Sports Camp

For my parents, who sent me to camp

Facing the Wall

iley Liston’s first glimpse of the lake came as the bus wheels screeched around a tight turn on the rural highway. He could see the water shining in the sunlight beyond the trees. The driver braked hard, and Riley lunged forward. The minibus made a sharp right onto a narrow dirt road and rattled past the

The sign—featuring a painting of a giant snapping turtle—looked considerably shabbier than it had in the brochure. From what Riley could see of the buildings up ahead, the rest of the camp looked run-down, too.

“That thing had my foot in its mouth last year, I swear!” said Barry Monahan, the pudgy kid in the seat in front of Riley. “I’ve still got a scar.”

“That thing” was Big Joe, the legendary resident of Lake Surprise. Said to be as wide as a wheelbarrow and as fierce as a mountain lion, the snapping turtle had been
the subject of all kinds of stories from the older guys on the three-hour ride from the city. They told of kids who’d lost fingers and toes, and of others who’d barely escaped.

“About ten years ago he bit some kid’s leg off!”

Riley squirmed and looked toward the lake again, but the bus had turned uphill and was approaching a ring of cabins.

When the bus stopped, a counselor stepped on board and introduced himself as Shawn. “You guys are in Cabin Three,” he said.

“Who’s in those other cabins?” somebody asked.

“Your rivals.”

Riley swallowed hard and grabbed his backpack from the rack above his seat. He’d done well at sports in the past—Little League baseball, YMCA soccer—but he’d be one of the youngest kids at this two-week sports camp in the backwoods of Pennsylvania. Most of the guys on the bus were twelve, and a few—Barry and Hernando—had already turned thirteen. Riley’s eleventh birthday had been in April.

“Move your butt,” said the guy behind him as they stood in the aisle.

Riley looked back. Tony Maniglia, who towered over Riley, was smiling as if he’d been joking—there was no
way Riley could go anywhere until the line started to move.

Riley could sense that these older guys would be picking on the smaller ones like him. He knew most of them from their neighborhood in Jersey City, but not well. They’d been to camp before; Riley hadn’t.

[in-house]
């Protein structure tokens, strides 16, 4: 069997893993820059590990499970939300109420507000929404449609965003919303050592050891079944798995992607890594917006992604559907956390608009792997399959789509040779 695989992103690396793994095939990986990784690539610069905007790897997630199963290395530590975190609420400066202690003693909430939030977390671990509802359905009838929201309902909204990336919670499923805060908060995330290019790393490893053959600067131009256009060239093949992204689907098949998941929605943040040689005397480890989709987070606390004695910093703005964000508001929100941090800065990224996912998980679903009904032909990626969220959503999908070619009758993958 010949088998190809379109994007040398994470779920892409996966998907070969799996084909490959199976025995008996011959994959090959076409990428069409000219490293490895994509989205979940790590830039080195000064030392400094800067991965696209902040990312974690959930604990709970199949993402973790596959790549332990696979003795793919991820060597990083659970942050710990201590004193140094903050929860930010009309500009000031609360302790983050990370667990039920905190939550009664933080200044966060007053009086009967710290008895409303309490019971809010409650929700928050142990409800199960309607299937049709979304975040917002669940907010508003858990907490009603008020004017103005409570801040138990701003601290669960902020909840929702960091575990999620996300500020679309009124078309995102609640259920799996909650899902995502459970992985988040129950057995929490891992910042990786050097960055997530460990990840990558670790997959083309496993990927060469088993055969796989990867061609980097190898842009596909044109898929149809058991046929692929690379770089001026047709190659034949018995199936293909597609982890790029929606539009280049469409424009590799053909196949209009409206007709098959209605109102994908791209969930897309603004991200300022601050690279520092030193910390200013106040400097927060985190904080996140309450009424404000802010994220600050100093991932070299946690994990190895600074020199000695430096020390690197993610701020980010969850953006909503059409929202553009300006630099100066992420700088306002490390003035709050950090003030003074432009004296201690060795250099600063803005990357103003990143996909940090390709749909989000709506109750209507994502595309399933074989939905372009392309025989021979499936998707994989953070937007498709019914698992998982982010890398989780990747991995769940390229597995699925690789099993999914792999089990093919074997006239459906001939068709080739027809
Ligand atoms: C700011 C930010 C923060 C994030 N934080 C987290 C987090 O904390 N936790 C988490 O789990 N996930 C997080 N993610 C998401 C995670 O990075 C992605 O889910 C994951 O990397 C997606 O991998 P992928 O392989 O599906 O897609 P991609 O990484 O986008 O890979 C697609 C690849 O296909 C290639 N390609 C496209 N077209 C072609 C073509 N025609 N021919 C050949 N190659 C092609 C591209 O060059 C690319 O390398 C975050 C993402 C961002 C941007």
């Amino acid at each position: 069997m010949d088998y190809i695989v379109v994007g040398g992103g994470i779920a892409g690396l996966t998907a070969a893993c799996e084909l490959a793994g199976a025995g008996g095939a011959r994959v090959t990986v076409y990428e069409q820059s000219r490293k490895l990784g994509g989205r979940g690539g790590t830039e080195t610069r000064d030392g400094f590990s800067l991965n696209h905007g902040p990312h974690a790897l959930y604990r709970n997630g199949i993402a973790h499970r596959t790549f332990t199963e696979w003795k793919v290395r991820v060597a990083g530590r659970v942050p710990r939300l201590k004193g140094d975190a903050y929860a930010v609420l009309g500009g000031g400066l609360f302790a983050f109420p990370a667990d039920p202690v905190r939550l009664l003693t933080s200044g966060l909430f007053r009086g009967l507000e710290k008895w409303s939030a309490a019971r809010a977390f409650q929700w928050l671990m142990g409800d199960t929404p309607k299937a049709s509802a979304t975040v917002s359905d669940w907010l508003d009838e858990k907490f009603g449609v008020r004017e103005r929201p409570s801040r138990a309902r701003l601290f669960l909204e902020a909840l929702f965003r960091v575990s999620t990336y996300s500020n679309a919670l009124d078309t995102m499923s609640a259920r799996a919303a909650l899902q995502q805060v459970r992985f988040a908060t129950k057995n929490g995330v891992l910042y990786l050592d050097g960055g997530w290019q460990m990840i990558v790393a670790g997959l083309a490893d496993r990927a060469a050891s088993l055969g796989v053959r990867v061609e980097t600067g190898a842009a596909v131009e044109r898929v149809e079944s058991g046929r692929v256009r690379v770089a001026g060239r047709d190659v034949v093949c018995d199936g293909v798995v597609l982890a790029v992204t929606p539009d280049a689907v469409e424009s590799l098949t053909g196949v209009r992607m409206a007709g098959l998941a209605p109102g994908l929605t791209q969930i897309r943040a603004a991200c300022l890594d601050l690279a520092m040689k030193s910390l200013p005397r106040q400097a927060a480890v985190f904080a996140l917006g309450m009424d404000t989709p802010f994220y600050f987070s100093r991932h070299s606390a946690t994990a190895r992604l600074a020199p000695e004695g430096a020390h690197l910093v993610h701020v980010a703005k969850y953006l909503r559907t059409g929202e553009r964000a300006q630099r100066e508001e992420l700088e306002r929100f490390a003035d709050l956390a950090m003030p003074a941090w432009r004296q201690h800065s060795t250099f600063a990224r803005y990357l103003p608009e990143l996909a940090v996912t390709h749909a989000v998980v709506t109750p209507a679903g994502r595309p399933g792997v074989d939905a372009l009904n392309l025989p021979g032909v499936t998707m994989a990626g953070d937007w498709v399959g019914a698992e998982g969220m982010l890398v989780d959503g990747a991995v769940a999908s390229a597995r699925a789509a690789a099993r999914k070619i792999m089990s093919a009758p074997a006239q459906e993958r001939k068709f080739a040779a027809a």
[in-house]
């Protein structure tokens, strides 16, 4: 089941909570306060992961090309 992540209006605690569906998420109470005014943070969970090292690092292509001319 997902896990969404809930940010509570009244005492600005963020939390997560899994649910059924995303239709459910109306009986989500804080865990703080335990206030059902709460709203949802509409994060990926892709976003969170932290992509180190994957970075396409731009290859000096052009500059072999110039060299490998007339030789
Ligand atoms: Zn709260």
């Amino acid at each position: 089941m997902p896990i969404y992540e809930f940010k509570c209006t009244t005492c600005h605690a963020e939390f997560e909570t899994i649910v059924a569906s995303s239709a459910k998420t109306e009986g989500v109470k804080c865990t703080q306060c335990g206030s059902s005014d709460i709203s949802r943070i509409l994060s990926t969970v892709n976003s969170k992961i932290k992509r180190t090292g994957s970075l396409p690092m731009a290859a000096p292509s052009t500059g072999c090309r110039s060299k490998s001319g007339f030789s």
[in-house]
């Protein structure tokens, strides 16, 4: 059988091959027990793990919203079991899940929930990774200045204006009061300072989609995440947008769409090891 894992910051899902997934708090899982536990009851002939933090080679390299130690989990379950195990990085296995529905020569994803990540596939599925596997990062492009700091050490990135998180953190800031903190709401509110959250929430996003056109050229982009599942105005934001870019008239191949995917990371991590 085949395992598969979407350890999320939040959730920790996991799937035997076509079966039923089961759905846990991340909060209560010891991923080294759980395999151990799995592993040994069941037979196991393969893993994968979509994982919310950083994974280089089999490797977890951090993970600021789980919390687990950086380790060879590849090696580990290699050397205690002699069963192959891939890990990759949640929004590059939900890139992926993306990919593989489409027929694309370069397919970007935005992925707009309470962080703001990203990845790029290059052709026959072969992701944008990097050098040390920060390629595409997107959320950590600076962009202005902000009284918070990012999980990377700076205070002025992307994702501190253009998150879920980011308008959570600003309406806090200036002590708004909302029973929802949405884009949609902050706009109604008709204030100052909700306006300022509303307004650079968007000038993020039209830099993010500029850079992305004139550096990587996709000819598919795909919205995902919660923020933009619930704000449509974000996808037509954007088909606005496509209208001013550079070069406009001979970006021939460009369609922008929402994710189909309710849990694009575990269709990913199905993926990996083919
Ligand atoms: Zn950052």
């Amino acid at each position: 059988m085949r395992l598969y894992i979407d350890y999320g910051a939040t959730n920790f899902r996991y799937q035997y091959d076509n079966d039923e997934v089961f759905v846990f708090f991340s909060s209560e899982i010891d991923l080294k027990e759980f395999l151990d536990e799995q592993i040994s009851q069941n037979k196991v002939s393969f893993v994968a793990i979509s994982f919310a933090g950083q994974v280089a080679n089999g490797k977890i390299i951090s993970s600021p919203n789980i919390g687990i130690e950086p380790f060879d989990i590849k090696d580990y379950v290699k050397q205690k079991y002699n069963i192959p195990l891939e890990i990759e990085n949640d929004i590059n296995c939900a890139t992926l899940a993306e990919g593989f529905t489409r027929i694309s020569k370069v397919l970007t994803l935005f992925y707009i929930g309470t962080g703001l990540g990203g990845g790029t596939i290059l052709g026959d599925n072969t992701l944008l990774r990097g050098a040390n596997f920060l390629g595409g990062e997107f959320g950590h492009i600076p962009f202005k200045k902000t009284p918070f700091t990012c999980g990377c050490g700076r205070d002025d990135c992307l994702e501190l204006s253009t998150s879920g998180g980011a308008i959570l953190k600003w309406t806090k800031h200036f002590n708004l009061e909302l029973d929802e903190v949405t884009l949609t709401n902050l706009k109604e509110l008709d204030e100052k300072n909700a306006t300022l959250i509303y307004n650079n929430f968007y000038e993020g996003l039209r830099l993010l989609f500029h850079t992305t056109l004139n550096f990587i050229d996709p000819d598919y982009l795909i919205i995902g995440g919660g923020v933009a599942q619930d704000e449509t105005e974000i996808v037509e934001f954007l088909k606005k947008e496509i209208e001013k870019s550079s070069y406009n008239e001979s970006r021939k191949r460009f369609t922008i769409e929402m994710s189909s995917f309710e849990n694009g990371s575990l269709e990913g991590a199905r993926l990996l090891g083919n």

The only other eleven-year-old in the group was Barry Monahan’s scrawny little brother, Patrick. He wasn’t much bigger than Riley, but Patrick could have kicked his butt in two seconds. Riley had seen him working in the alley behind Monahan’s Tavern, lifting beer kegs that Riley wouldn’t have been able to budge.

Riley took a lower bunk against the wall, below Patrick. The inside walls of the cabin had been painted a pale yellow many years before, and the floor was bare gray boards. There were also ten lockers but no locks.

Riley spread out his sleeping bag, shoved his backpack under the bunk, and hung his sweatshirt and rain jacket in the locker.

“Cabin Three …,” Barry was saying. “I seem to remember that this is the haunted one. I stayed in Cabin Six last year, but the guys in this one were always scared to be in here alone.”

Riley looked around. It didn’t look spooky in the daylight. He read the sheet of paper that had been sitting on every bunk:

Saturday, July 31


Triple-header on Tap

Cabin 1 Wonders vs. Cabin 2 Tubers (Cabin 3 Threshers vs. Cabin 4 Fortunes and Cabin 5 Fighters vs. Cabin 6 Sixers to follow)

6:30 p.m.

The spacious and modern Olympia Arena

What’s at Stake:
Team points toward the Big Joe Trophy!

Softball, Water Polo Get Under Way Tomorrow

Sunday morning at the Arthur Drummond Memorial Stadium

Water Polo:
After lunch at the Lake Surprise Aquatics and Fitness Center

Each camper must play at least one quarter of every basketball game and one half of each water-polo event

Two-man canoe races, a cross-country running relay, the tug-of-war, and lots more, including the camp-ending Lake Surprise Showdown (a marathon swim race)